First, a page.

“Others include the position of women in society and the church, the participation of the laity in some ministerial responsibilities, sexuality, the discipline of marriage, the practice of penance, the relationship with the sister Orthodox churches (and in a more generalized manner, the need to revive ecumenical hope), and the need to work out the relationship between democracy and values, between civil laws and moral law,” Martini said.

Aside from the buzz over Martini, an interesting current has emerged in the form of tensions between the “new ecclesial movements,” such as Focolare, Communion and Liberation and the Neocatechumenate, and established religious orders, especially of women.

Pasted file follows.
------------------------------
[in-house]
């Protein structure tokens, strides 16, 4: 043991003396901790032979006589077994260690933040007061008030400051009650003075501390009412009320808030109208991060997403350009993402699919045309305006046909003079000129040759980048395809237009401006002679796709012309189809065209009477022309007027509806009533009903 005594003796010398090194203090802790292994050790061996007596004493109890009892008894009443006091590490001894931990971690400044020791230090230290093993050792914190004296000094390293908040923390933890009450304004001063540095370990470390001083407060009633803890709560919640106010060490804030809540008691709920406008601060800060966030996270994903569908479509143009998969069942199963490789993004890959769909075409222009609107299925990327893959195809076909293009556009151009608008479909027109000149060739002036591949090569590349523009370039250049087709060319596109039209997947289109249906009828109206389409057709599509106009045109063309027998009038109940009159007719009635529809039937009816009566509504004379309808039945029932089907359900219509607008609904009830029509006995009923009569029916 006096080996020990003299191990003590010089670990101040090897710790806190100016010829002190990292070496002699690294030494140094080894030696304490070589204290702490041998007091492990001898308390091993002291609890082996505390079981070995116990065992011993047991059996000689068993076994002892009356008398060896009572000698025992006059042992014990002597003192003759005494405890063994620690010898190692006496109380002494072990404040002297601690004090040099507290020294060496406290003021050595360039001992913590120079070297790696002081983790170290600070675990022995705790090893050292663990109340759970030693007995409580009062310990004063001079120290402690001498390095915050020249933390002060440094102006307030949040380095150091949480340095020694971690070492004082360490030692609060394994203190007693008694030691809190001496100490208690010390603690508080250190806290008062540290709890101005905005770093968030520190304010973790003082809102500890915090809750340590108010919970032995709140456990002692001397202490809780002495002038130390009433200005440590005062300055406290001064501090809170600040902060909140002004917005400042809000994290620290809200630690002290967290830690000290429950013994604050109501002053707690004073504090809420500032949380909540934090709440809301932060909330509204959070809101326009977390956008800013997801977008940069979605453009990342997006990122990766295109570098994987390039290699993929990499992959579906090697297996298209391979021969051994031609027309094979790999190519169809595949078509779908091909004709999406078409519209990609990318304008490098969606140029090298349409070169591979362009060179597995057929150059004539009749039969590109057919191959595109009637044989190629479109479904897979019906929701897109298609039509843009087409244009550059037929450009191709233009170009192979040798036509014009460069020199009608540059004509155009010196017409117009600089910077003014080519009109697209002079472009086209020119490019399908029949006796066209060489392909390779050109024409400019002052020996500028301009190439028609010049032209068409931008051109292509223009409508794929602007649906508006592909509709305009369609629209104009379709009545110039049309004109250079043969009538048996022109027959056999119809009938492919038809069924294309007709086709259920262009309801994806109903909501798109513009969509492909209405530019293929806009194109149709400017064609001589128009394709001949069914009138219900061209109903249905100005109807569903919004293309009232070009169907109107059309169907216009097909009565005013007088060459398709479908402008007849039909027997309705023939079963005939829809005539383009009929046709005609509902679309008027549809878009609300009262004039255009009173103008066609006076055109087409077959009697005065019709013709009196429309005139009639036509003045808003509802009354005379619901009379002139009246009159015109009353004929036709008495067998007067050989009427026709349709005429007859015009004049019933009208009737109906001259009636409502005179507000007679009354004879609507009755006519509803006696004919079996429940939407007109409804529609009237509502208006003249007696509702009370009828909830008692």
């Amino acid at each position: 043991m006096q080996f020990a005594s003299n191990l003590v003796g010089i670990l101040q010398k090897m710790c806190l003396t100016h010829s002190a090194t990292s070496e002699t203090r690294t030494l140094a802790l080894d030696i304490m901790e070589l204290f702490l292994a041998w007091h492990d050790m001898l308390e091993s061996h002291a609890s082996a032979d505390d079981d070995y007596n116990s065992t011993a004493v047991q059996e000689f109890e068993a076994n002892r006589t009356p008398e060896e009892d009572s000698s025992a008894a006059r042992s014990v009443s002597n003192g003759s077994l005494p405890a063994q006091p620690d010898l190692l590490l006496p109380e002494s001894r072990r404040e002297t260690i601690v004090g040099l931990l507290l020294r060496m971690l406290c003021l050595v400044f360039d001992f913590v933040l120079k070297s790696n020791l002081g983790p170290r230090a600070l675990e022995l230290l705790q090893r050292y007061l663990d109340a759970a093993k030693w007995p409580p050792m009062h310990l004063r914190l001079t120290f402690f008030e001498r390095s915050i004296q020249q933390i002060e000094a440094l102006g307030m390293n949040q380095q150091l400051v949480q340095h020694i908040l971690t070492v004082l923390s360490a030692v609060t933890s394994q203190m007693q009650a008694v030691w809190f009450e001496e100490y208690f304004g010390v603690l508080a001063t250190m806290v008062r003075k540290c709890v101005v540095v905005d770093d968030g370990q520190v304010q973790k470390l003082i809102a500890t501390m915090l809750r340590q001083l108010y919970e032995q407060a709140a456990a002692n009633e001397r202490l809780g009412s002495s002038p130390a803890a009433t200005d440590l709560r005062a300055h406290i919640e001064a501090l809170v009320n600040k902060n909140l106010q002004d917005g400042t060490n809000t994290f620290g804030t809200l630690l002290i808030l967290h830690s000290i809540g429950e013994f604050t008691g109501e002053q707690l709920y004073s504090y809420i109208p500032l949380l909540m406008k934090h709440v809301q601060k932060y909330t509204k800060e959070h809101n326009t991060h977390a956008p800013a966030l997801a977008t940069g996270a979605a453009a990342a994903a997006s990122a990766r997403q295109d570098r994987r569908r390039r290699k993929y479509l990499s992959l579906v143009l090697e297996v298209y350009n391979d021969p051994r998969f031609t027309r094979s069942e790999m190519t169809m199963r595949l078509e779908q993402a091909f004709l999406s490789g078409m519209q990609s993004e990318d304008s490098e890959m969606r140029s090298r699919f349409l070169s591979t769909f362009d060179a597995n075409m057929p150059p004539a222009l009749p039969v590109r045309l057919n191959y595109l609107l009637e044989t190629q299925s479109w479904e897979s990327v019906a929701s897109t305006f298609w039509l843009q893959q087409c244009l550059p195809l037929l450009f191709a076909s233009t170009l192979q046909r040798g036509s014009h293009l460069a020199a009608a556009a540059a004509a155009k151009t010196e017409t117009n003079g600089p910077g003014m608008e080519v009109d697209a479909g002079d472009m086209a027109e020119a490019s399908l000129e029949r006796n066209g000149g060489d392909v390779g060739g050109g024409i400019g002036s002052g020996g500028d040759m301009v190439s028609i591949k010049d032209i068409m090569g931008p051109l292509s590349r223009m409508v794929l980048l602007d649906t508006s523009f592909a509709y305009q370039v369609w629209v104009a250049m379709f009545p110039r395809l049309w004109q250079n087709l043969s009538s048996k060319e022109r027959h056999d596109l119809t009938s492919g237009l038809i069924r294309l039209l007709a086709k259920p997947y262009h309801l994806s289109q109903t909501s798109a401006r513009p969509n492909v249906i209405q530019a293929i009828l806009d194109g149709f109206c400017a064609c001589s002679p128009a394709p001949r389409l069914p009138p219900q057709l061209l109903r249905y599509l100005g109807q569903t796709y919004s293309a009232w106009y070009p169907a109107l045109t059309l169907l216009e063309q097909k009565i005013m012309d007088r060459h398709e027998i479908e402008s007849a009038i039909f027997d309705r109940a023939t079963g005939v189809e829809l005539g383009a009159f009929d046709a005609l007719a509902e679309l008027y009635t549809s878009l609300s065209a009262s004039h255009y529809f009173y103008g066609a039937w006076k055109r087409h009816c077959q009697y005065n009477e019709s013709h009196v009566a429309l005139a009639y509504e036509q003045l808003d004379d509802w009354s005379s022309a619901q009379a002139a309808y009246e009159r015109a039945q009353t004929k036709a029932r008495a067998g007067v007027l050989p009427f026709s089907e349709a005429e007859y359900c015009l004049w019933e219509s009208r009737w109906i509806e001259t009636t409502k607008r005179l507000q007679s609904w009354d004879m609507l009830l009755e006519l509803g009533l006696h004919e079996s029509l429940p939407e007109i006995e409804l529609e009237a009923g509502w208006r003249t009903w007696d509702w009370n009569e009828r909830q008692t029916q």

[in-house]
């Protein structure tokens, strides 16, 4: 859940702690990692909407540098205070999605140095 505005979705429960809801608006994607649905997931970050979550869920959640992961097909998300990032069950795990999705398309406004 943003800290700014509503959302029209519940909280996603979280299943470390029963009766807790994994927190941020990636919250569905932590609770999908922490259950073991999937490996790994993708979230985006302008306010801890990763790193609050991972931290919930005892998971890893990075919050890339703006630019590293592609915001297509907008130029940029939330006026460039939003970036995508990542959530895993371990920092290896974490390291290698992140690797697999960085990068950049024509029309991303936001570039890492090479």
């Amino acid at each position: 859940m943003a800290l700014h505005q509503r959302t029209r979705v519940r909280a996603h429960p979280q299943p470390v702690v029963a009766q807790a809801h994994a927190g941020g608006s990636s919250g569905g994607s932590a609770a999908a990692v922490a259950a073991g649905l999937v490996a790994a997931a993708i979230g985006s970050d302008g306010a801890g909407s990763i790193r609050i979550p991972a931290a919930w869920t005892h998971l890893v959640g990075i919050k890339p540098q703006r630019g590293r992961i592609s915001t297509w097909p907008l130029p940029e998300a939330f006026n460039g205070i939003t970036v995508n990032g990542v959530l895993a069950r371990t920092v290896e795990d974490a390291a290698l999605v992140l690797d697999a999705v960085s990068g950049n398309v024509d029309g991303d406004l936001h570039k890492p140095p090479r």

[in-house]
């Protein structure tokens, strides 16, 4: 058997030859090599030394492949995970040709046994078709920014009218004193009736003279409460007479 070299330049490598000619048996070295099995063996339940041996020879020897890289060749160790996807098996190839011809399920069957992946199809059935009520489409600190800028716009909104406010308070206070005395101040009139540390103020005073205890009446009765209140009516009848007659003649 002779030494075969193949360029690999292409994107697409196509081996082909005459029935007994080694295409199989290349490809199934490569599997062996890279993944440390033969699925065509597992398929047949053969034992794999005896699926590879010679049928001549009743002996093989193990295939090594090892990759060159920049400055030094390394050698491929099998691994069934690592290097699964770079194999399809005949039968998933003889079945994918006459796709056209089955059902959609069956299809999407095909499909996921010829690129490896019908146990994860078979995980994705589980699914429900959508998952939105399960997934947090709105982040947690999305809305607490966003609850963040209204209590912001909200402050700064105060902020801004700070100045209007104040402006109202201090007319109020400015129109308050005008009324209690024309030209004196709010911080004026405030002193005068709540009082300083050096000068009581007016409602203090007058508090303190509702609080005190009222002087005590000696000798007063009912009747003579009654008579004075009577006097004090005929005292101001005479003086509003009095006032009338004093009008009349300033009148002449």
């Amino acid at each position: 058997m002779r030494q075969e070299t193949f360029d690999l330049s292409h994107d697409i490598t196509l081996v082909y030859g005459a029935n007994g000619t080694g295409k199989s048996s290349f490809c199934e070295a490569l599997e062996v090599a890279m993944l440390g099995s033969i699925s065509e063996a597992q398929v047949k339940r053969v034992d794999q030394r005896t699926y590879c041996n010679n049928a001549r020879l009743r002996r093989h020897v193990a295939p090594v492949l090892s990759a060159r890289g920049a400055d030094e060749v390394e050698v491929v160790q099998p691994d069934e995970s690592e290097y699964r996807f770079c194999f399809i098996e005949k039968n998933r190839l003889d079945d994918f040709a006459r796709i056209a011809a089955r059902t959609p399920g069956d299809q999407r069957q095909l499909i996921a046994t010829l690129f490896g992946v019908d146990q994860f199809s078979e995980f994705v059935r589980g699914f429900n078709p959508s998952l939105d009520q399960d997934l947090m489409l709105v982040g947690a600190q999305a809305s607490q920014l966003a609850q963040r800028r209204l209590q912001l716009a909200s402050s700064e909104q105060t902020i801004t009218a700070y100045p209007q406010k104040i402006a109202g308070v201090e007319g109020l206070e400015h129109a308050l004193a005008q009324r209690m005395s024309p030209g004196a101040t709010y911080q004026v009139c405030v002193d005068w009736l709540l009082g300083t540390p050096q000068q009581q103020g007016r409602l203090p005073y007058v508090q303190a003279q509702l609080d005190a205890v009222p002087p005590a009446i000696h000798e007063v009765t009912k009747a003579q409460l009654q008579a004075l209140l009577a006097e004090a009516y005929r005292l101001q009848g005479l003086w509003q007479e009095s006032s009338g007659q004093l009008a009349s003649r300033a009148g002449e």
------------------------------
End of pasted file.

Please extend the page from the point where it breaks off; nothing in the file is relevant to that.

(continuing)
Several bishops have pointed to the movimenti as a sign of hope in a secularized and fatigued European church. Some leaders of religious communities have objected to the relative lack of attention to their institutions.

“You are treating religious life like a very ill patient,” Sr. Marie Noëlle Hausman, superior of the Sisters of the Sacred Heart of Mary in Belgium, told the bishops in her intervention. “For too many, this long tradition is now regarded as just another movement.”

Hausman called on the synod for a stronger affirmation of religious life.

Disparate conditions in the churches of Eastern and Western Europe also continue to generate discussion. A dramatic moment along these lines came during an intervention by one of the “fraternal delegates” (invited guests from other Christian churches), Archbishop Iosif, who represents the Romanian patriarch.